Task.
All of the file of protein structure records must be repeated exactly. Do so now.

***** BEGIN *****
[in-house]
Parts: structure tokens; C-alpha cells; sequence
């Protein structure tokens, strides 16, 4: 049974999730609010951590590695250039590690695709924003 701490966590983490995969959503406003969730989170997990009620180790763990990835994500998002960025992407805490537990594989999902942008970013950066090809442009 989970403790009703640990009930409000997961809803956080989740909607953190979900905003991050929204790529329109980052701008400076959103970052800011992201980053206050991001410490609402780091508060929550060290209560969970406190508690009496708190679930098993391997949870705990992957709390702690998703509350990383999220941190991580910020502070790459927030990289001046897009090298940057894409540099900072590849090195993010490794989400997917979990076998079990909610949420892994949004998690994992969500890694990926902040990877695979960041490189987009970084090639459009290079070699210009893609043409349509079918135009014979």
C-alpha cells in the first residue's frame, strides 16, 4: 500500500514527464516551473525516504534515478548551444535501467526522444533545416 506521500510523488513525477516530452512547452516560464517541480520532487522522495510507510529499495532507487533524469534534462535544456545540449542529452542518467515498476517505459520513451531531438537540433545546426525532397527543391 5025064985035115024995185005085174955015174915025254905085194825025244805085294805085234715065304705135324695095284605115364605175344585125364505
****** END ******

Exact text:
[in-house]
Parts: structure tokens; C-alpha cells; sequence
């Protein structure tokens, strides 16, 4: 049974999730609010951590590695250039590690695709924003 701490966590983490995969959503406003969730989170997990009620180790763990990835994500998002960025992407805490537990594989999902942008970013950066090809442009 989970403790009703640990009930409000997961809803956080989740909607953190979900905003991050929204790529329109980052701008400076959103970052800011992201980053206050991001410490609402780091508060929550060290209560969970406190508690009496708190679930098993391997949870705990992957709390702690998703509350990383999220941190991580910020502070790459927030990289001046897009090298940057894409540099900072590849090195993010490794989400997917979990076998079990909610949420892994949004998690994992969500890694990926902040990877695979960041490189987009970084090639459009290079070699210009893609043409349509079918135009014979």
C-alpha cells in the first residue's frame, strides 16, 4: 500500500514527464516551473525516504534515478548551444535501467526522444533545416 506521500510523488513525477516530452512547452516560464517541480520532487522522495510507510529499495532507487533524469534534462535544456545540449542529452542518467515498476517505459520513451531531438537540433545546426525532397527543391 5025064985035115024995185005085174955015174915025254905085194825025244805085294805085234715065304705135324695095284605115364605175344585125364505